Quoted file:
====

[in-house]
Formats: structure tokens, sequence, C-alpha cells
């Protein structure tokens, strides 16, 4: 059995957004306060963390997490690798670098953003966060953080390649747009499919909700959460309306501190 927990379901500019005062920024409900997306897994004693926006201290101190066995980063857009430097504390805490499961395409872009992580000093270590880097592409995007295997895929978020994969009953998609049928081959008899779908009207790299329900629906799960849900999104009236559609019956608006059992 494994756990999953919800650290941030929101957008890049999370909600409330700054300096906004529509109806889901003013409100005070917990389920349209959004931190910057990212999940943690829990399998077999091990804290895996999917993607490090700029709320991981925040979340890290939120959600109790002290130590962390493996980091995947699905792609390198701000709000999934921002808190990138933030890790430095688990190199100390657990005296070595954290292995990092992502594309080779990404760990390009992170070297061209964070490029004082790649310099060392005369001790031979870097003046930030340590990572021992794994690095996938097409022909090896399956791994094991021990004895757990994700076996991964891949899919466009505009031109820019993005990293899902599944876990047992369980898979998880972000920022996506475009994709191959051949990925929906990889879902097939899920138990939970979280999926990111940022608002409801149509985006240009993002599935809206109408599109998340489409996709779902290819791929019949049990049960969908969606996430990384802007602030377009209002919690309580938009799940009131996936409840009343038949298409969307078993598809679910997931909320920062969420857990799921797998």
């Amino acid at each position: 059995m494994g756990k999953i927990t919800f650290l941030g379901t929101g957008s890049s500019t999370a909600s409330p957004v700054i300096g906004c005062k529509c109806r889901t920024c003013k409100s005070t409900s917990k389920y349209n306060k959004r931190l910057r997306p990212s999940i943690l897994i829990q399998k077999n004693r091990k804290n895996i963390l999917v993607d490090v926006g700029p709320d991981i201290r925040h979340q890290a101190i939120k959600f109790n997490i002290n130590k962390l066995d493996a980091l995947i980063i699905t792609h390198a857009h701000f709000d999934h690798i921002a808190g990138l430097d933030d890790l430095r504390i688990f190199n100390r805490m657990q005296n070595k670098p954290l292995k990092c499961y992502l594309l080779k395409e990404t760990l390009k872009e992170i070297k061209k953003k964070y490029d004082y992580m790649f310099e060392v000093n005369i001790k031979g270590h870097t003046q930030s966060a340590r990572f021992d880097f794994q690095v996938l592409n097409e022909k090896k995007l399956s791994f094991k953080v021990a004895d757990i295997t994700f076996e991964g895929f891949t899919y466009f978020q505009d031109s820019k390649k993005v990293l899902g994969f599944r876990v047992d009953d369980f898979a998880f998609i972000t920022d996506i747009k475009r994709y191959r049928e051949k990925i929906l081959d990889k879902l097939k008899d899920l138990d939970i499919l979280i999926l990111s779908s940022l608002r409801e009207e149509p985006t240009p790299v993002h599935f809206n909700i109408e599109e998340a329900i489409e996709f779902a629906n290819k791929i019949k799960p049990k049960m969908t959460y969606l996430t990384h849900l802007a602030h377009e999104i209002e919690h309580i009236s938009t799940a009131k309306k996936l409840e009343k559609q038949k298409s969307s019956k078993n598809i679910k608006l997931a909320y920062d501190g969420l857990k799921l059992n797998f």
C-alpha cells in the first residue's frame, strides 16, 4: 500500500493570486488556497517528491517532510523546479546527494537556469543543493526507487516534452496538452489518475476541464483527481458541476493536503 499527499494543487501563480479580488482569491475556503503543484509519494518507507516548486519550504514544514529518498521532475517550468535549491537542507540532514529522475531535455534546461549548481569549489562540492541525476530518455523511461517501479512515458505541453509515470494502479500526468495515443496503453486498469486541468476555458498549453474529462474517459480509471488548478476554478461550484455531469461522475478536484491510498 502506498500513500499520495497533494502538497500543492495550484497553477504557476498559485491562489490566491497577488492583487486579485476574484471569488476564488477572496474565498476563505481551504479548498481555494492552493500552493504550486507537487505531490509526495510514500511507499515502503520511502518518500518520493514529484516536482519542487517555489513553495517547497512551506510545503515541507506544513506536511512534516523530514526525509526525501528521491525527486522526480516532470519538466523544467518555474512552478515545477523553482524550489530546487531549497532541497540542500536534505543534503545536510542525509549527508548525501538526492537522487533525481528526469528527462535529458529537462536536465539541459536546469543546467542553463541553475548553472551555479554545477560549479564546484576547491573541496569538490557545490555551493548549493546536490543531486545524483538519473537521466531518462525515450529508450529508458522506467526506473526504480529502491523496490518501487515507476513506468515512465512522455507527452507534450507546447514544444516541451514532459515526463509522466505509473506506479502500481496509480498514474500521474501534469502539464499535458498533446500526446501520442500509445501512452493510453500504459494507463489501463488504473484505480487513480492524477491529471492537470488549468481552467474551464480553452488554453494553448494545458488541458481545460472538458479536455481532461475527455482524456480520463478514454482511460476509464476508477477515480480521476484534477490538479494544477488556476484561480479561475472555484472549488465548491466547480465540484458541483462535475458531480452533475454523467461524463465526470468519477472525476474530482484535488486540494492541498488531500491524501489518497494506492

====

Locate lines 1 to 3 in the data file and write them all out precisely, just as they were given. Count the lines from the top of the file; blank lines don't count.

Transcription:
[in-house]
Formats: structure tokens, sequence, C-alpha cells
């Protein structure tokens, strides 16, 4: 059995957004306060963390997490690798670098953003966060953080390649747009499919909700959460309306501190 927990379901500019005062920024409900997306897994004693926006201290101190066995980063857009430097504390805490499961395409872009992580000093270590880097592409995007295997895929978020994969009953998609049928081959008899779908009207790299329900629906799960849900999104009236559609019956608006059992 494994756990999953919800650290941030929101957008890049999370909600409330700054300096906004529509109806889901003013409100005070917990389920349209959004931190910057990212999940943690829990399998077999091990804290895996999917993607490090700029709320991981925040979340890290939120959600109790002290130590962390493996980091995947699905792609390198701000709000999934921002808190990138933030890790430095688990190199100390657990005296070595954290292995990092992502594309080779990404760990390009992170070297061209964070490029004082790649310099060392005369001790031979870097003046930030340590990572021992794994690095996938097409022909090896399956791994094991021990004895757990994700076996991964891949899919466009505009031109820019993005990293899902599944876990047992369980898979998880972000920022996506475009994709191959051949990925929906990889879902097939899920138990939970979280999926990111940022608002409801149509985006240009993002599935809206109408599109998340489409996709779902290819791929019949049990049960969908969606996430990384802007602030377009209002919690309580938009799940009131996936409840009343038949298409969307078993598809679910997931909320920062969420857990799921797998």